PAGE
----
# Limit of a measurable function and the Lebesgue integral

Suppose $\{f_n\}$ is a sequence of lebesgue measurable functions such that $f_n\rightarrow f$, except on a set of measure $0$, as $n\rightarrow\infty$, and $|f_n(x)|\leq g(x)$, where $g$ is integrable.

Denote $E_N = \{x: |x| \leq N, g(x)\leq N\}$. If I can prove that $m(E_N^c)\rightarrow\infty$ as $n\rightarrow\infty$, does that tell me anything about the lebesgue integral on that set?

Specifically, can I determine that $$\int_{E_N^c} |f_n -f| \leq \epsilon$$

for some $\epsilon > 0$, and all large $n$?

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First, if $g\geq 0$ is integrable, then given $\varepsilon>0$, exist $N$ such that

$$\int_{E_N^c} g < \varepsilon.$$

Indeed, define $g_k:=g\chi_{E_k}$. Thus, $g_k\nearrow g$ and, by monotone convergence theorem, exist $N$, such that, $$0\leq \int (g - g_N)< \varepsilon.$$ Since $1-\chi_{E_N} = \chi_{E_N^c}$, we obtain the estimate.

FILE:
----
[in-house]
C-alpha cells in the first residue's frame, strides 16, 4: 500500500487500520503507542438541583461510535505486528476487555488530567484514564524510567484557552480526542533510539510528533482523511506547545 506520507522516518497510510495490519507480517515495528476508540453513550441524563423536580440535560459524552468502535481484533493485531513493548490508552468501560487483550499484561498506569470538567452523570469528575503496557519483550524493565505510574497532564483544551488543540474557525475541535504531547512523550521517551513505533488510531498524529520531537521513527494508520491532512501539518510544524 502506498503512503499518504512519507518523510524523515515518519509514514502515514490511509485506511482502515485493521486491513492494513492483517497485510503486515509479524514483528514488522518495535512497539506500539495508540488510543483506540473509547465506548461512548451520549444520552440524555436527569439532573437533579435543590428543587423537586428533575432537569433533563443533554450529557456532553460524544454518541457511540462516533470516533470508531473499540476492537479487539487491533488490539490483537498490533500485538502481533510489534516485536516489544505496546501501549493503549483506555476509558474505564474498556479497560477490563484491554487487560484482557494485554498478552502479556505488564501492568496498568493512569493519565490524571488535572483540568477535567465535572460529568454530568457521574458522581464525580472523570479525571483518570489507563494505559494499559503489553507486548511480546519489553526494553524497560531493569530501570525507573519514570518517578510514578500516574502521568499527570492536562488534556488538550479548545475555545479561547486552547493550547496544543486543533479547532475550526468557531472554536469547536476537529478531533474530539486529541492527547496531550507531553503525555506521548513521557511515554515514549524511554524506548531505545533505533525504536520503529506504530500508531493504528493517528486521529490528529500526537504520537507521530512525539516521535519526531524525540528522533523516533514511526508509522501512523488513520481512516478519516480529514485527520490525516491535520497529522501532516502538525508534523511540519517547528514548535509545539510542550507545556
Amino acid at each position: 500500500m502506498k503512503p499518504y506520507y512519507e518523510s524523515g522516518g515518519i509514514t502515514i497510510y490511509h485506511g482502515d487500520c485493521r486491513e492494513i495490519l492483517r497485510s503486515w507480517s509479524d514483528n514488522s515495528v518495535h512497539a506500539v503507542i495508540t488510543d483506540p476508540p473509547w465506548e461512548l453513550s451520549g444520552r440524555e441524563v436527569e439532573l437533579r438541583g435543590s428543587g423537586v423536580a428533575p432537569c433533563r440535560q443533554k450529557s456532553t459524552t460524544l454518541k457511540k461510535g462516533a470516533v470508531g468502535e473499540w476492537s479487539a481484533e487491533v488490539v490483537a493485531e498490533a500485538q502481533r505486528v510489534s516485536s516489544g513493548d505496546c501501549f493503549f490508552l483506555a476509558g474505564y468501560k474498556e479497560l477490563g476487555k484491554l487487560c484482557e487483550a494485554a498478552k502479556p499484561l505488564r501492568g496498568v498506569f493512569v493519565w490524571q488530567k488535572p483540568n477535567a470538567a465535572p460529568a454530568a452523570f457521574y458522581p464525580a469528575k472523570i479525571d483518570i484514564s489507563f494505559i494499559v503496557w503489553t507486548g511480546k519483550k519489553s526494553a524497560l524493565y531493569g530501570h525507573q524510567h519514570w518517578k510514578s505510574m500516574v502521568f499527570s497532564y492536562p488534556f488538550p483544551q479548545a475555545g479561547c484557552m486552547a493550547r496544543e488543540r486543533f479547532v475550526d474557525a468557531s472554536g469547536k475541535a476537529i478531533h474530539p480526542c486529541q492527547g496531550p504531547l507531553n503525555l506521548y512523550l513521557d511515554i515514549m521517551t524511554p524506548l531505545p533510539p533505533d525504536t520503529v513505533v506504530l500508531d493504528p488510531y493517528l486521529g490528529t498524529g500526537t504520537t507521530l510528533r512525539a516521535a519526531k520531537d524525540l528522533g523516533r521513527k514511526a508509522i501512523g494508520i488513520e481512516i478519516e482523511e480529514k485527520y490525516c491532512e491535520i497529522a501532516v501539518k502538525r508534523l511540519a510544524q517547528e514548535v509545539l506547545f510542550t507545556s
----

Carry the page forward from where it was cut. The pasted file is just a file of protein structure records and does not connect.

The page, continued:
Finally, note that $|f|\leq g$ and therefore $|f_n - f|\leq 2g$. Then, we conclude that exist $N$, such that $$\int_{E_N^c} |f_n - f|\leq 2\int_{E_N^c} g < 2\varepsilon,\ \ \ \ \forall n$$

Notice that $E_N \nearrow \mathbb{R}^d$, and so $|E_N^c|\rightarrow 0$, as $N \rightarrow \infty$.

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Ahh, I think I'm wrapping my head around it now. So is the fact that $E_N^c\rightarrow 0$ necessary for the approximation of $g$, or literally just an upshot of how I defined it? –  Domonic Mei Nov 5 '12 at 15:53
Actually, if $|g| < \infty$ a.e., then $|E_N^c| \rightarrow 0$ as $N \rightarrow \infty$. –  Kelson Vieira Nov 5 '12 at 16:13